Bringing Jim Thorpe Home

For more than six decades, several of Jim Thorpe's sons have tried to bring their father home to Oklahoma for a proper burial on tribal lands and the assurance that his spirit will finally be at peace.
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In the iconic tradition of ticker tape parades in New York City, it is a rare occurrence that women have been honored with a trip through the Canyon of Heroes, a path more typically reserved for male figures (state leaders, athletes, adventurers, and politicians). Few women have been buoyed by the cheers of the multitudes who congregate on the ground and applaud from windows of buildings many stories above, showering them with approval and appreciation, ticker tape replacing the ancient symbol of flowers for the victors. That changed on Friday, July 10, when the U.S. Women's Soccer team, fresh off a victorious run in the Women's World Cup that drew record-breaking television audiences, made its appearance. The names of Carli Lloyd, Abby Wambach and Hope Solo are now linked to the long line of athletes who have preceded them on that journey through the City including the U.S. Olympic team of 1912, who counted among their ranks the great Sac and Fox athlete, Jim Thorpe.

It is difficult to know what the future holds for the U.S. women who took that triumphal journey through New York City. Like others before them, many will carry that moment of joy and pride in accomplishment with them for the rest of their lives, paying back and paying forward the debts owed to those who urged them on and inspired them to strive. Some, perhaps, may encounter adversity or tragedy. In the script of life, their journeys will be as circuitous most likely as the path of the parade they have just traveled. What none of those athletes will ever contemplate, however, is the prospect that upon their death their corpse will be bid upon by a remote mountain town, put on display thousands of miles from the place of their birth, and used as an object for the purported purpose of drawing tourism and business to boost a wavering economy. As inconceivable as that might be to ponder for Lloyd, or Wambach, or Solo, that is what happened to Jim Thorpe.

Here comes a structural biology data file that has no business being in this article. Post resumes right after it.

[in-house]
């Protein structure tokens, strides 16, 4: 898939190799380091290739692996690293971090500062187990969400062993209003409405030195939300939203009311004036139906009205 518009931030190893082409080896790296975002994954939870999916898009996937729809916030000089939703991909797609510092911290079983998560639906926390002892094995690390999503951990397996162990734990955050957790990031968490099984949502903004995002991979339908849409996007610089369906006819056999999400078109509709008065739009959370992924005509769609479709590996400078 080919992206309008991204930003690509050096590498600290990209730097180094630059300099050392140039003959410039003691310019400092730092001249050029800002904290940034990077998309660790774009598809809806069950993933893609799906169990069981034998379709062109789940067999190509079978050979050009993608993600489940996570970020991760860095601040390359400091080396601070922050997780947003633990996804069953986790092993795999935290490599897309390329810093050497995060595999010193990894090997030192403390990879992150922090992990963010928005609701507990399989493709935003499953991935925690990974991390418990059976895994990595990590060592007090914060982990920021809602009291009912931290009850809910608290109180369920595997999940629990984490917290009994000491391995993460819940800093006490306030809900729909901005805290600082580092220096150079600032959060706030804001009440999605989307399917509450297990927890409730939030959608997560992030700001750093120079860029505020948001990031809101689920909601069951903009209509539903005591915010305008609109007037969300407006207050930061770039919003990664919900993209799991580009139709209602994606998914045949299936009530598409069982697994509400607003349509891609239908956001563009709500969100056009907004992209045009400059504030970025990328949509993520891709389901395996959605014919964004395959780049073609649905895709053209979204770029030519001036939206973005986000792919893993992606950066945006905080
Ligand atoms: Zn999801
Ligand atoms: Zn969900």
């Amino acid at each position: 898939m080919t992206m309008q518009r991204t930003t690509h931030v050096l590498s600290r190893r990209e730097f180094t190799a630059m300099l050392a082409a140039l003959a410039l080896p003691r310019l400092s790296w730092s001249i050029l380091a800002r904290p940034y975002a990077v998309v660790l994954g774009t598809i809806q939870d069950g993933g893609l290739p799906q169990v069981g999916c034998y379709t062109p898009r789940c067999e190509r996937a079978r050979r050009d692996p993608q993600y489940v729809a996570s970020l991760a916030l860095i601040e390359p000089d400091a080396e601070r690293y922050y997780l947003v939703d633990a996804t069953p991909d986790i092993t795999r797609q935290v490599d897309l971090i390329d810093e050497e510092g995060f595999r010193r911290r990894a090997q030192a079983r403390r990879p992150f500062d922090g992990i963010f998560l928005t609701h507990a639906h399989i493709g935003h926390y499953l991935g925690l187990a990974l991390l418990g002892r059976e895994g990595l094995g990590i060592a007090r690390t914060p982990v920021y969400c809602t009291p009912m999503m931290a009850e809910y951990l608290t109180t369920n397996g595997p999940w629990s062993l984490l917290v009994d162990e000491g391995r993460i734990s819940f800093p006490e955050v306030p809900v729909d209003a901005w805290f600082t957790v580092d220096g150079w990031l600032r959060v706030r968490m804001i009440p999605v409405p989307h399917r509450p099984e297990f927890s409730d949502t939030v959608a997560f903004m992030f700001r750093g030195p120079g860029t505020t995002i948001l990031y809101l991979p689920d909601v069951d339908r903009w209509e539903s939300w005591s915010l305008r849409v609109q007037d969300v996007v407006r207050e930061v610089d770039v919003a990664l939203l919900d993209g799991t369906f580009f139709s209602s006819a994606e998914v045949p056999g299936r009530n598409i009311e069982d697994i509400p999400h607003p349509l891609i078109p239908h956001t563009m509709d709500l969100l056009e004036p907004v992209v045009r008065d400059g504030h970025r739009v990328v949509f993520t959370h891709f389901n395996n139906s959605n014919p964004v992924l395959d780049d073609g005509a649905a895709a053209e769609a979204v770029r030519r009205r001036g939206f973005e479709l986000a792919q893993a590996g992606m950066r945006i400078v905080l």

For more than six decades, several of Thorpe's sons have tried to bring their father home to Oklahoma for a proper burial on tribal lands and the assurance that his spirit will finally be at peace. Diplomatic efforts between the family and officials in the Borough of Jim Thorpe in Pennsylvania have failed due to the Borough's assertion of a right of possession, in effect, the claim that they own the remains of Jim Thorpe. In 2010, Thorpe's son Jack along with the Sac and Fox nation sought relief in federal court under the Native American Graves and Repatriation Act (NAGPRA), which provides for the return of remains and sacred objects of Native American to their descendants and tribes.

NAGPRA recognizes the historical legacy of the mistreatment of Native Americans in the United States that led to the acquisition of Indian bodies and property that were part of the practices of oppression and genocide. The dynamics enacted around the body of Jim Thorpe are stark reminders of imbedded racial perspectives that live on and influence the treatment of Native Americans in the present.